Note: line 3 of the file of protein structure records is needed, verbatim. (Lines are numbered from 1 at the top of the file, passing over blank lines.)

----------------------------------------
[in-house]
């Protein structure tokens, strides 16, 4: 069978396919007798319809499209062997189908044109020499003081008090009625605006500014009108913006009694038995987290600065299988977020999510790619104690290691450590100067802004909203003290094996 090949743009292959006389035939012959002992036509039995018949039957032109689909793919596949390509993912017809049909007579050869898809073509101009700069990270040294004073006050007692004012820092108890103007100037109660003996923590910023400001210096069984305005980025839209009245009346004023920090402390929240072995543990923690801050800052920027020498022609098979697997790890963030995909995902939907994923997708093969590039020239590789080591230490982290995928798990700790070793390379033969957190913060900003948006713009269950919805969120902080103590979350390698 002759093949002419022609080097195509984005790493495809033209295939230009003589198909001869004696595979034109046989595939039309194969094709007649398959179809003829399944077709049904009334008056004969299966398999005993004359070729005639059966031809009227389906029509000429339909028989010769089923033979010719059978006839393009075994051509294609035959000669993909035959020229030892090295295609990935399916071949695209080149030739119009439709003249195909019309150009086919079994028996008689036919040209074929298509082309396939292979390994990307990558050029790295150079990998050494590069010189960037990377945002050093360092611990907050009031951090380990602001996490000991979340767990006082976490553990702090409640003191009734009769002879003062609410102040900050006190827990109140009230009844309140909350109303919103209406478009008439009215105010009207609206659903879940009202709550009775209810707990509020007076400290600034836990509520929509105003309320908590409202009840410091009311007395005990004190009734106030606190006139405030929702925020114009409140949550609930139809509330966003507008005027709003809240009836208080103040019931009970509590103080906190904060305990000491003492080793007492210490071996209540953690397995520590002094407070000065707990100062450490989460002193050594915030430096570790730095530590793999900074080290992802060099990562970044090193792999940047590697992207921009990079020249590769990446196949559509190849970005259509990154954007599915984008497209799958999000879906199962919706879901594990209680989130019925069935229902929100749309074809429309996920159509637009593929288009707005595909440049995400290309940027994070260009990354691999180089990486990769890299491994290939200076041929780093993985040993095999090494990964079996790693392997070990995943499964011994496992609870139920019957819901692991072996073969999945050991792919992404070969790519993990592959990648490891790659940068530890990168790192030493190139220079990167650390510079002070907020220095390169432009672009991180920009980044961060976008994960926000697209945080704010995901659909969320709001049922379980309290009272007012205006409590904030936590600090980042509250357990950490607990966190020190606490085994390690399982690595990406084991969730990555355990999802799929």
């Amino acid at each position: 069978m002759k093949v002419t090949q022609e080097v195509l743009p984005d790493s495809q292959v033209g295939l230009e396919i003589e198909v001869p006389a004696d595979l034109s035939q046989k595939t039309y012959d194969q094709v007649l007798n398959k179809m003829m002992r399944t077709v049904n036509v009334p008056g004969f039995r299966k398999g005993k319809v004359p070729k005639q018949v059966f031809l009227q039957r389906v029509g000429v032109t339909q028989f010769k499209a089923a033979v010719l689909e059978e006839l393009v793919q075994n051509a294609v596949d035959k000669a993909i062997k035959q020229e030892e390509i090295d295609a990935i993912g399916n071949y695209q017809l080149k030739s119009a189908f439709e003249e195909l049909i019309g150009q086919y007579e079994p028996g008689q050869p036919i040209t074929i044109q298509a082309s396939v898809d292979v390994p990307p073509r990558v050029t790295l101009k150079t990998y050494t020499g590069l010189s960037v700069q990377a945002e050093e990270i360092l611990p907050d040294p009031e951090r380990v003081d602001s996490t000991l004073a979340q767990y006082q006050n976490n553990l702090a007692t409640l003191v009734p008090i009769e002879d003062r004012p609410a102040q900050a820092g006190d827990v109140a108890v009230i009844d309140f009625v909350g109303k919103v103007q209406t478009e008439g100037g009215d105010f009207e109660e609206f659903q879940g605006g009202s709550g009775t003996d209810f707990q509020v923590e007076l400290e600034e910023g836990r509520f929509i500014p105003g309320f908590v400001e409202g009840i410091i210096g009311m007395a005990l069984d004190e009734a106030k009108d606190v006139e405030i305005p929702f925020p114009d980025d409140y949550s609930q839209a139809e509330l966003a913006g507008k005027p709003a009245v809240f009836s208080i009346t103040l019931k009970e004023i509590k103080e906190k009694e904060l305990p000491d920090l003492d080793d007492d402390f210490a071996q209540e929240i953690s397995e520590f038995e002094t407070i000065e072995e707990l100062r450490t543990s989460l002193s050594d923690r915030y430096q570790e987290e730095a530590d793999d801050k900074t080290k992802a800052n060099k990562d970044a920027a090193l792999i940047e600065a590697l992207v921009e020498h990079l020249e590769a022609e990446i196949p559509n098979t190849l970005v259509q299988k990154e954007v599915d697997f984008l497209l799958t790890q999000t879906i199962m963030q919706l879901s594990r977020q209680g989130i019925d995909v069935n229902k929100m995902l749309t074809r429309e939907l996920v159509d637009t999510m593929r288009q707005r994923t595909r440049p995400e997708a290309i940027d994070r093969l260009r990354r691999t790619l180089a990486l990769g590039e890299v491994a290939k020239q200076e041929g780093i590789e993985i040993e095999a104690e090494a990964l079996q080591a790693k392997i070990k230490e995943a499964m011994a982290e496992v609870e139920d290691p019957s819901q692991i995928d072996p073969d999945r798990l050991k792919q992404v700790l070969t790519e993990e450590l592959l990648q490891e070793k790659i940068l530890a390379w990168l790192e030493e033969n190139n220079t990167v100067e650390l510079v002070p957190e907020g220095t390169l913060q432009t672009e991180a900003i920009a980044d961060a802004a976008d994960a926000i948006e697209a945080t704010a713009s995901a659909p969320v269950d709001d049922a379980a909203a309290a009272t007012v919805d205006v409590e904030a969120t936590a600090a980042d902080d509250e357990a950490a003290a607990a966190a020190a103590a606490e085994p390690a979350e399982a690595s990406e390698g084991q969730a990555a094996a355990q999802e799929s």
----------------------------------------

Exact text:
């Amino acid at each position: 069978m002759k093949v002419t090949q022609e080097v195509l743009p984005d790493s495809q292959v033209g295939l230009e396919i003589e198909v001869p006389a004696d595979l034109s035939q046989k595939t039309y012959d194969q094709v007649l007798n398959k179809m003829m002992r399944t077709v049904n036509v009334p008056g004969f039995r299966k398999g005993k319809v004359p070729k005639q018949v059966f031809l009227q039957r389906v029509g000429v032109t339909q028989f010769k499209a089923a033979v010719l689909e059978e006839l393009v793919q075994n051509a294609v596949d035959k000669a993909i062997k035959q020229e030892e390509i090295d295609a990935i993912g399916n071949y695209q017809l080149k030739s119009a189908f439709e003249e195909l049909i019309g150009q086919y007579e079994p028996g008689q050869p036919i040209t074929i044109q298509a082309s396939v898809d292979v390994p990307p073509r990558v050029t790295l101009k150079t990998y050494t020499g590069l010189s960037v700069q990377a945002e050093e990270i360092l611990p907050d040294p009031e951090r380990v003081d602001s996490t000991l004073a979340q767990y006082q006050n976490n553990l702090a007692t409640l003191v009734p008090i009769e002879d003062r004012p609410a102040q900050a820092g006190d827990v109140a108890v009230i009844d309140f009625v909350g109303k919103v103007q209406t478009e008439g100037g009215d105010f009207e109660e609206f659903q879940g605006g009202s709550g009775t003996d209810f707990q509020v923590e007076l400290e600034e910023g836990r509520f929509i500014p105003g309320f908590v400001e409202g009840i410091i210096g009311m007395a005990l069984d004190e009734a106030k009108d606190v006139e405030i305005p929702f925020p114009d980025d409140y949550s609930q839209a139809e509330l966003a913006g507008k005027p709003a009245v809240f009836s208080i009346t103040l019931k009970e004023i509590k103080e906190k009694e904060l305990p000491d920090l003492d080793d007492d402390f210490a071996q209540e929240i953690s397995e520590f038995e002094t407070i000065e072995e707990l100062r450490t543990s989460l002193s050594d923690r915030y430096q570790e987290e730095a530590d793999d801050k900074t080290k992802a800052n060099k990562d970044a920027a090193l792999i940047e600065a590697l992207v921009e020498h990079l020249e590769a022609e990446i196949p559509n098979t190849l970005v259509q299988k990154e954007v599915d697997f984008l497209l799958t790890q999000t879906i199962m963030q919706l879901s594990r977020q209680g989130i019925d995909v069935n229902k929100m995902l749309t074809r429309e939907l996920v159509d637009t999510m593929r288009q707005r994923t595909r440049p995400e997708a290309i940027d994070r093969l260009r990354r691999t790619l180089a990486l990769g590039e890299v491994a290939k020239q200076e041929g780093i590789e993985i040993e095999a104690e090494a990964l079996q080591a790693k392997i070990k230490e995943a499964m011994a982290e496992v609870e139920d290691p019957s819901q692991i995928d072996p073969d999945r798990l050991k792919q992404v700790l070969t790519e993990e450590l592959l990648q490891e070793k790659i940068l530890a390379w990168l790192e030493e033969n190139n220079t990167v100067e650390l510079v002070p957190e907020g220095t390169l913060q432009t672009e991180a900003i920009a980044d961060a802004a976008d994960a926000i948006e697209a945080t704010a713009s995901a659909p969320v269950d709001d049922a379980a909203a309290a009272t007012v919805d205006v409590e904030a969120t936590a600090a980042d902080d509250e357990a950490a003290a607990a966190a020190a103590a606490e085994p390690a979350e399982a690595s990406e390698g084991q969730a990555a094996a355990q999802e799929s």